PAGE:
i took a few classes when i first arrived- it helped but once i went to work and spoke french all day as well as having a tandem- that's when i really became comfortable and much better speaking french. and what tom said
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Old 17.03.2015, 14:11
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Re: French in the workplace

I was in a similar situation and although everyone could speak English to me at the work place, it was completely different (for the better) once I started really conversing in French all day for work. Much easier to work and negotiate with coworkers in their native tongue. For me, what helped was getting a private tutor to improve and just to get over my shy hurdle becoming comfortable with my own accent Good luck, its doable!
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Old 17.03.2015, 14:15
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Re: French in the workplace

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Get a French-only speaking girlfriend.

Tom
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Full and total immersion is the best way- with some private intensive tuition......
Humm, does what Tom recommends count as what Odile said?!!!!

Seriously, the others are right, the best way is to put yourself in situations where you're exposed to french a lot.

I spent hours on trams in the early days just eavesdropping on other peoples conversation, that way I was under no pressure to respond and could simply concentrate on what was being said.... it's amazing what people chat about in public!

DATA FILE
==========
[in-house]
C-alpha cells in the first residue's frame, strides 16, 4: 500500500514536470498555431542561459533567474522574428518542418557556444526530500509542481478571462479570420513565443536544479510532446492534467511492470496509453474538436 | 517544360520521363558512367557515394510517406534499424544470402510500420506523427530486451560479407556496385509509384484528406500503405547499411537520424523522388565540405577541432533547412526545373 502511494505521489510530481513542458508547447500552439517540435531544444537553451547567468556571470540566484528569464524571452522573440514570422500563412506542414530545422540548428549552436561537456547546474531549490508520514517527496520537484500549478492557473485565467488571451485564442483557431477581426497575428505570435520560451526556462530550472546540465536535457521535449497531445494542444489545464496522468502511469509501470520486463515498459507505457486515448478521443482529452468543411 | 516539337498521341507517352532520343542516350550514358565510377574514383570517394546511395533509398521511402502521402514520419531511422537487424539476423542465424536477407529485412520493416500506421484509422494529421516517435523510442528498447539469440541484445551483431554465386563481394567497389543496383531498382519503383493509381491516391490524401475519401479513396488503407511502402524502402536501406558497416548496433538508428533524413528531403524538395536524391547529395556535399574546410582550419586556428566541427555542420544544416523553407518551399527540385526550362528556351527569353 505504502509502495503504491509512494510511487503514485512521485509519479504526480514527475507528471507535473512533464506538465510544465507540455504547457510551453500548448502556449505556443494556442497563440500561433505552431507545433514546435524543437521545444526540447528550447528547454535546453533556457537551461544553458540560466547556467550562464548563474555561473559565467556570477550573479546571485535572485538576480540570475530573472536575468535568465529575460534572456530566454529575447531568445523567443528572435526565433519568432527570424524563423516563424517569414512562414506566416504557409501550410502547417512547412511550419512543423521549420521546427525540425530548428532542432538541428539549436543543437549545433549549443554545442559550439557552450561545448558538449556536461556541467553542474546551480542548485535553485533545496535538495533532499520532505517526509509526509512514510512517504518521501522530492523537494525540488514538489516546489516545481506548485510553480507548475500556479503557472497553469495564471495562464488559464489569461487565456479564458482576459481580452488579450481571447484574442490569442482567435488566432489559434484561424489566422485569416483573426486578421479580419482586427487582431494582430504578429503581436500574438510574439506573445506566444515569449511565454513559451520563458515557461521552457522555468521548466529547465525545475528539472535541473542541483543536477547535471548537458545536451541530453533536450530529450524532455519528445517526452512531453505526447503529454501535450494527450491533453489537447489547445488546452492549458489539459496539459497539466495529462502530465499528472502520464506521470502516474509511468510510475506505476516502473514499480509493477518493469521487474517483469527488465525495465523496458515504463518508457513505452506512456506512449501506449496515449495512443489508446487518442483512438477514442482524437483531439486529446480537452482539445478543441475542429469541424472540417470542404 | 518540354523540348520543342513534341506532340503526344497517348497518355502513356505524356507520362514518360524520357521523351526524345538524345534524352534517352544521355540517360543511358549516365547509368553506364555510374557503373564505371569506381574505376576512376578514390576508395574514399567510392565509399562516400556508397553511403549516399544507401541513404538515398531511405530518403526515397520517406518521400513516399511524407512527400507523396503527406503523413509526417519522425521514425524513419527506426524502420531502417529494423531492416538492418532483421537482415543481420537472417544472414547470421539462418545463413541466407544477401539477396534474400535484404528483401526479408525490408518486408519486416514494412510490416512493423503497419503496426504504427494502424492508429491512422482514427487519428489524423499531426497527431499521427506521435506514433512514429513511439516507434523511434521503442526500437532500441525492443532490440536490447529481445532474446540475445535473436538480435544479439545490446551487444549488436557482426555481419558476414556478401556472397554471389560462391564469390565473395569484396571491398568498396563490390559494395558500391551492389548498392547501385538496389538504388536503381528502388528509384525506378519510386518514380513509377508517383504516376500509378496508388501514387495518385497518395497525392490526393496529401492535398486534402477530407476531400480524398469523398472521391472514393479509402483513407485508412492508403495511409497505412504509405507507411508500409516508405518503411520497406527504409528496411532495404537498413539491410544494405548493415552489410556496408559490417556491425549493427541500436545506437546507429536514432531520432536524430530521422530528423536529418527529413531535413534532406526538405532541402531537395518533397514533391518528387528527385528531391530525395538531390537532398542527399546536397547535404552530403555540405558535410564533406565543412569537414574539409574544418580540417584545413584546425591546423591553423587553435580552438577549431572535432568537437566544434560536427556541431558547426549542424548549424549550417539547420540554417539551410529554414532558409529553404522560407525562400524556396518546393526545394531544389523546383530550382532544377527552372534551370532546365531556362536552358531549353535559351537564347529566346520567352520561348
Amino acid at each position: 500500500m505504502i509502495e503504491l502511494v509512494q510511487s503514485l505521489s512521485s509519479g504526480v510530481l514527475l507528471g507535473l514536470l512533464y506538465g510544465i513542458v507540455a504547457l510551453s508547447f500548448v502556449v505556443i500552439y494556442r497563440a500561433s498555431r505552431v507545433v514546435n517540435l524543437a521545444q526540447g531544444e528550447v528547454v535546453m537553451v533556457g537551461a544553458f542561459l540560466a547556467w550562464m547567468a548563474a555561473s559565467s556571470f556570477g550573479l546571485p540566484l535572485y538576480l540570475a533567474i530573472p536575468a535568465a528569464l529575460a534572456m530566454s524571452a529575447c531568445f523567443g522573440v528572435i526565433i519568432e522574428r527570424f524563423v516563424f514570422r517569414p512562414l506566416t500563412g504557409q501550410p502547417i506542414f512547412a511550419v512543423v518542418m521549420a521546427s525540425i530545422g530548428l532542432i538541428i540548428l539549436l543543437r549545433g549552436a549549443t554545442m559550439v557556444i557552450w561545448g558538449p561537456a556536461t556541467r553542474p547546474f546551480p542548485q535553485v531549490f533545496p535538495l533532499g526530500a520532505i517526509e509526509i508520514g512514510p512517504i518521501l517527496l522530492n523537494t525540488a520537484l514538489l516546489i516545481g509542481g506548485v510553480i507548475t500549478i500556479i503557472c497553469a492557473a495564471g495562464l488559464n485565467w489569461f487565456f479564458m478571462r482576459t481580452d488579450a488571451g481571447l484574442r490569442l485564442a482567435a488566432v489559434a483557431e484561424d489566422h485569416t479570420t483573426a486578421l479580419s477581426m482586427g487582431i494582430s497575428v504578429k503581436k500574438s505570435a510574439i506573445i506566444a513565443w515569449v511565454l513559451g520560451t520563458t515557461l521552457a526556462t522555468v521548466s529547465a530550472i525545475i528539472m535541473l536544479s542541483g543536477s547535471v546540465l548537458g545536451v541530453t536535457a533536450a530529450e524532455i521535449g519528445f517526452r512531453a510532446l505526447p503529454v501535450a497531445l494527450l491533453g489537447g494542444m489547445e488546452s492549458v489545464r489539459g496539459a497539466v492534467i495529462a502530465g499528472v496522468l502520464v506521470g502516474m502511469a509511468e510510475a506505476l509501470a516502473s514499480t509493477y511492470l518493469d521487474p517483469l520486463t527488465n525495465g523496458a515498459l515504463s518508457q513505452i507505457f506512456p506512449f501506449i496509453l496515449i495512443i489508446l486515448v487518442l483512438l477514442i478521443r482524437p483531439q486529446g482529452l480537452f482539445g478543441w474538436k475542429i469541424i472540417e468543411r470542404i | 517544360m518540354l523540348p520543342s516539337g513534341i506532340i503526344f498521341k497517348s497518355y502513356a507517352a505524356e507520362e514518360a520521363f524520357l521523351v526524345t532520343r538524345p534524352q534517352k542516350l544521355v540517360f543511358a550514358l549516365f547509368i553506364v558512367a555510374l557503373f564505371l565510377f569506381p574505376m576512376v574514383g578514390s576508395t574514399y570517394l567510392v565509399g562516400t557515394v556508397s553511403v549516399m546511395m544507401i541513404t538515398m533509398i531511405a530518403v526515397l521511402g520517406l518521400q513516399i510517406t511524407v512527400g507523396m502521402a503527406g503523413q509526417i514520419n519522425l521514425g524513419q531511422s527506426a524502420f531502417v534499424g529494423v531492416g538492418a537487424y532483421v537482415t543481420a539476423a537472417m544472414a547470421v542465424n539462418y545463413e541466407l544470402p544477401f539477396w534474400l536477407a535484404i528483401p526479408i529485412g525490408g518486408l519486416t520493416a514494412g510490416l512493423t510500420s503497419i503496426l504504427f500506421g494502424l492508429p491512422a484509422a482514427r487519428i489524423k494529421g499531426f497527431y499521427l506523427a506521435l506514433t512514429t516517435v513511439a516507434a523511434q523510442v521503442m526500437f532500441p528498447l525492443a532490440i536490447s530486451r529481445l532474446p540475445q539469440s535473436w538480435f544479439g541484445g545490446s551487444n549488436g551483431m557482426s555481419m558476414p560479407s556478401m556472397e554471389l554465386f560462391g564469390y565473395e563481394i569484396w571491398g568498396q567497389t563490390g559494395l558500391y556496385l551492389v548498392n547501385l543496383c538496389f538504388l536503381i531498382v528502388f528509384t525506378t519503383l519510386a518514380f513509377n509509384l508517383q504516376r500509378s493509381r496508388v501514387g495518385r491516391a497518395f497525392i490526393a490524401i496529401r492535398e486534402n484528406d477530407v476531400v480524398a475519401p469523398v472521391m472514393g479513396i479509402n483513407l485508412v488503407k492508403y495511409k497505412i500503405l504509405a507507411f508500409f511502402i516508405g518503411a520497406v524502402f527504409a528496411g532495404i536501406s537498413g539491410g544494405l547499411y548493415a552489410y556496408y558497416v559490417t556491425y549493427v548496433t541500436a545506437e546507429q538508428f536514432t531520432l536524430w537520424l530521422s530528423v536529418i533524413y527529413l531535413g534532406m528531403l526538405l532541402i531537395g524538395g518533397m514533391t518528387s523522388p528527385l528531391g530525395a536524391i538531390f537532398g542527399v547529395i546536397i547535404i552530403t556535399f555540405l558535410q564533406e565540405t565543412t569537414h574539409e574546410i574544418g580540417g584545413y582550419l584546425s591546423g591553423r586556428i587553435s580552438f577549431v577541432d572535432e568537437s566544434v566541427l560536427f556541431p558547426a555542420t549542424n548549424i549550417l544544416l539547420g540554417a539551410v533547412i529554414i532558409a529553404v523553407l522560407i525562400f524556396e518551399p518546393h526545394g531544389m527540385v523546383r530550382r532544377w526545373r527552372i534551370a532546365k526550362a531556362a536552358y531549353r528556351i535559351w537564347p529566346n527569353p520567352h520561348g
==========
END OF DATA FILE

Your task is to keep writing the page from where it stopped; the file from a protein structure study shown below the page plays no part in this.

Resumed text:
The TV's another good one, especially if it's something you've already seen so don't need to struggle with working out the plot.

Good luck!

A
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Old 17.03.2015, 14:17
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Re: French in the workplace

I would treat any employer with such demands with a barrel of salt. Is he paying anything for tuition fees or just demanding that you pick it up on your own?

If that's your first experience of him/her, what else could he reasonably demand of you in the future?

If impression was good but it's really an all-french environment then do as the posters above already mentioned.
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Old 17.03.2015, 14:59
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Re: French in the workplace

Once you realise most of the people you're speaking to are Italian, Portuguese, Spanish etc, you understand your accent is not necessarily the problem & gain more confidence.
I listened to my MIL yabbering on. I rarely knew if she was speaking to me or the cat until she asked if I wanted a coffee 'cos the cat didn't drink coffee.
Then I got told off a few times at the creche when I took my kids as it would appear MIL had a lot of rather fruity language that I didn't realise were not polite words.
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Old 17.03.2015, 15:37
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Re: French in the workplace